October 5, 2015

Madison Common Council approves Judge Doyle Square project

madisonlogoMadison’s Common Council has approved a major downtown development project. A special meeting on the Judge Doyle Square project began at 6:30 Tuesday night and lasted until 3:15 Wednesday morning. The vote was 12 to 6 in favor of the project.

The project is made up of 4 components: an office tower for Exact Sciences, a parking structure, a hotel, and a second office tower. If all of these phases are constructed as proposed right now, it will cost $200 million. Of that price, $46 million will come from taxpayers.

Dozens of people turned out for the special meeting. A number of them signed up to voice their opinions. “We think this is the wrong place for the building,” said Thomas Link, a concerned citizen of Madison. He continued, “This will create way too much congestion. They should do it out on East Washington where they have a lot of under developed land.”

Others like Antoine McNeail think the downtown is the perfect place for a development like this. “It’s always good for anyone to have a home base – so location, location.” McNeail said. “The heart of downtown is basically the heart of Madison. SO with that being said, being able to bring jobs and diverse employees.”

Developers continued to reassure those in attendance that there are a number of checks and balances to make sure money is not being lost. That includes a property tax guarantee of $20.8 million and and a job guarantee from Exact Sciences totaling $12 million.


Vos optimistic about prospects for fetal body parts bill

Speaker Robin Vos (WRN file photo)

Speaker Robin Vos (WRN file photo)

Assembly Speaker Robin Vos is optimistic he’ll be able to muster the votes needed to pass a bill banning research on tissue from aborted fetuses. Opponents of the measure – including some Republicans and the state’s largest business lobby – have expressed concerns that the bill will harm biomedical research in Wisconsin.

Vos said the Assembly GOP has been working on that. “We have offered some very good ideas that have almost no impact on the substance of the bill, but address some of the concerns that members have to ensure that we will not see any reduction in research,” Vos said.

Vos (R-Rochester) said earlier this week he doesn’t have the votes to move the bill out of the Assembly. “We still have to work on some details in order to get it through, with hopefully unanimous support from our caucus.” Vos said.

The measure would ban research on tissues, organs and cells from fetuses killed in elective abortions after January 1st of this year, and ban the commercial sale of fetal tissue. That’s already illegal under federal law. The Assembly is next on the floor on October 22.

Wisconsin Democrats want to scrap WEDC

Sen. Barca, Rep. Lassa

Sen. Barca, Rep. Lassa

Democratic lawmakers in Madison propose a new economic development model for Wisconsin. State Representative Peter Barca (D-Kenosha) and state Senator Julie Lassa (D-Stevens Point) both serve on the board of the Wisconsin Economic Development Corporation.

During a press conference at the Capitol on Tuesday, Lassa said WEDC’s myriad problems cannot be fixed. “It’s brand is damaged beyond repair, and its credibility has been compromised to the point where internal reform efforts are no longer sufficient.” WEDC, formed in 2011 shortly after the election of Governor Scott Walker, is a public private partnership which has been dogged by bad loans, high turnover and unfavorable audits.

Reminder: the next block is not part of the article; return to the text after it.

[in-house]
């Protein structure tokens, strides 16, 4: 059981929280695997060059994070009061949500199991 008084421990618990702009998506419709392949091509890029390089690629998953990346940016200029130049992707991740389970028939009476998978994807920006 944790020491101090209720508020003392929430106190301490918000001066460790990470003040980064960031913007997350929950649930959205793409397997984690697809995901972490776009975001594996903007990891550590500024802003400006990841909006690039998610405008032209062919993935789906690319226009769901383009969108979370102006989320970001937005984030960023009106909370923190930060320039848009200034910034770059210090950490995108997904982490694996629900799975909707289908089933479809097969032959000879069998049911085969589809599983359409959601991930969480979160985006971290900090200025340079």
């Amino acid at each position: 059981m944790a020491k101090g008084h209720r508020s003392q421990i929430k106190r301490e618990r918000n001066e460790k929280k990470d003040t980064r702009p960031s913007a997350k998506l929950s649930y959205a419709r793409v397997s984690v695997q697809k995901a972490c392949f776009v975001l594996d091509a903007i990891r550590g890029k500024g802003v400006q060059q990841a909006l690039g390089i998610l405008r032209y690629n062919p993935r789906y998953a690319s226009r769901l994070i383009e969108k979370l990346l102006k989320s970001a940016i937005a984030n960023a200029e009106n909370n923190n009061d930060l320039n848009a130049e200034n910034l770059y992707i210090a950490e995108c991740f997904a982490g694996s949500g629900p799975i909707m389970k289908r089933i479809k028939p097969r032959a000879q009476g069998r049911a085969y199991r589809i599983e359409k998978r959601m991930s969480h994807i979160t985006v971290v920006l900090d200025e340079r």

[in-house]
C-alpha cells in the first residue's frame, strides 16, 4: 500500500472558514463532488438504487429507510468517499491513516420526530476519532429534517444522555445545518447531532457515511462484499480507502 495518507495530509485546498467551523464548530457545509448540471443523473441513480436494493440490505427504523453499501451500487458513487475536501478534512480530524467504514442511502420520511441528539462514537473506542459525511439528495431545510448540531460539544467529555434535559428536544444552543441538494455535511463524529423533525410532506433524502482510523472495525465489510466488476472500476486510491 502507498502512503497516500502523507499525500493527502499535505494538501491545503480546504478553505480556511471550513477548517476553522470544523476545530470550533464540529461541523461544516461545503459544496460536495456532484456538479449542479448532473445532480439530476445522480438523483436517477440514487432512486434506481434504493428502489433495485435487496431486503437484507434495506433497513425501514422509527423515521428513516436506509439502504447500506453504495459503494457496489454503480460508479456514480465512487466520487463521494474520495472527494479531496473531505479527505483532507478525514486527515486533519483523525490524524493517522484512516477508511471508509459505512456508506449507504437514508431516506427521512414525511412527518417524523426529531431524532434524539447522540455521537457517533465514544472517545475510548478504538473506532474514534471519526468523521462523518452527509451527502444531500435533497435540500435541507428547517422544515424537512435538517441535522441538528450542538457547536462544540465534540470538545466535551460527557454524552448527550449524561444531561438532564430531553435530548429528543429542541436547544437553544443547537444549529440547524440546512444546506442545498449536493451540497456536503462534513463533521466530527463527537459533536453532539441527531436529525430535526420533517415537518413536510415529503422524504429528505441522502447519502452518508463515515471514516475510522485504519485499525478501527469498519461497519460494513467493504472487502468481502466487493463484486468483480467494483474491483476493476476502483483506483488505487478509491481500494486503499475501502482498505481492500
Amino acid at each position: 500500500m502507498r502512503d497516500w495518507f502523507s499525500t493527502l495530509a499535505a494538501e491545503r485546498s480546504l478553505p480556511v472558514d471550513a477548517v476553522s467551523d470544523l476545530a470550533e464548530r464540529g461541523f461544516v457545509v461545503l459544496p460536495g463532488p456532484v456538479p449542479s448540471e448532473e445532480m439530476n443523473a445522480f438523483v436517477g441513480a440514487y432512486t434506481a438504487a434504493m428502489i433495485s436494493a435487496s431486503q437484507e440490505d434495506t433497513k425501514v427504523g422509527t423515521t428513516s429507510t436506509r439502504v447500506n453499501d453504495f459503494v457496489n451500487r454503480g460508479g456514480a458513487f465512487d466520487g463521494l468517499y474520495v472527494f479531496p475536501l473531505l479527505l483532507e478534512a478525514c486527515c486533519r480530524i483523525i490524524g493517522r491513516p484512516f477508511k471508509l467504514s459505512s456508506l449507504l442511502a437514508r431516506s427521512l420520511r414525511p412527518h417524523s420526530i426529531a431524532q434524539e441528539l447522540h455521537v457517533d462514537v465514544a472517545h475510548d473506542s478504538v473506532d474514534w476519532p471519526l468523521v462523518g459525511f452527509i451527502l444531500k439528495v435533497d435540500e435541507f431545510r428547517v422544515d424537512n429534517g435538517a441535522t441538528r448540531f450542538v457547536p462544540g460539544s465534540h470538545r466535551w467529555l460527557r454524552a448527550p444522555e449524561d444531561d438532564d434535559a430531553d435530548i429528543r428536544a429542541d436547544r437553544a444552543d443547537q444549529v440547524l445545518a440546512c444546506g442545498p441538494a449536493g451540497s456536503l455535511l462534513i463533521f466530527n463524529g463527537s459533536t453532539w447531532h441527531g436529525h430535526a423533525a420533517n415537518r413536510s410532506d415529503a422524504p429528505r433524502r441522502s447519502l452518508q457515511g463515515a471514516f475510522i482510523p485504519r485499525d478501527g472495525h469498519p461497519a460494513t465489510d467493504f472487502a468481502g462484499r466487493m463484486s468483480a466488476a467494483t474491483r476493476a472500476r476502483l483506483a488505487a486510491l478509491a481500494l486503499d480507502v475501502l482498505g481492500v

Barca and Lassa’s proposed legislation would put most economic development efforts back under state control, unlike the public private partnership of WEDC. “We envision a transition period, we envision involving regional economic development experts, current board members, past commerce secretaries, and others who have important input to help us get this right,” Barca said. “We’re introducing this just as a bill to start the discussion. We don’t have any illusion that the Republicans will pass this as-is, by any stretch of the imagination. But I think we need a new conversation.”

Merger will create Wisconsin’s fifth largest bank

Nicolet National Bank branch in Green Bay. (Photo: Nicolet National Bank)

Nicolet National Bank branch in Green Bay. (Photo: Nicolet National Bank)

A merger between two banks in the Green Bay area is expected to create the fifth largest bank in the state.

Officials from Baylake Bank and Nicolet National Bank announced the merger on Tuesday. If approved, it would create a system with about $2 billion in assets and 40 branches, although Nicolet CEO and chairman Bob Atwell noted some of those locations could close. Atwell said that’s partially because of branch overlap, along with seizing an opportunity to create a stronger banking system in the northern part of the state.

The CEOs of both banks will share leadership until the merger is approved – possibly by early next year. All branches will operate under the Nicolet National Bank name.


UPDATE: This story was changed to reflect that the merger would create the fifth largest overall bank in the state. A previous

Manpower report shows companies could look to boost workforce

A new report shows several companies in Wisconsin could boost their workforce before the end of the year.

The fourth quarter Manpower Employment Outlook Survey found 22 percent of the companies questioned about their hiring plans expect to increase staff levels between October and December. Another seven-percent plan to lay off workers, while 70 percent expect to maintain current staff levels.

The figures are weaker compared to the hiring intentions in the third quarter survey, but similar to one year ago.

Contributed by Pat Curtis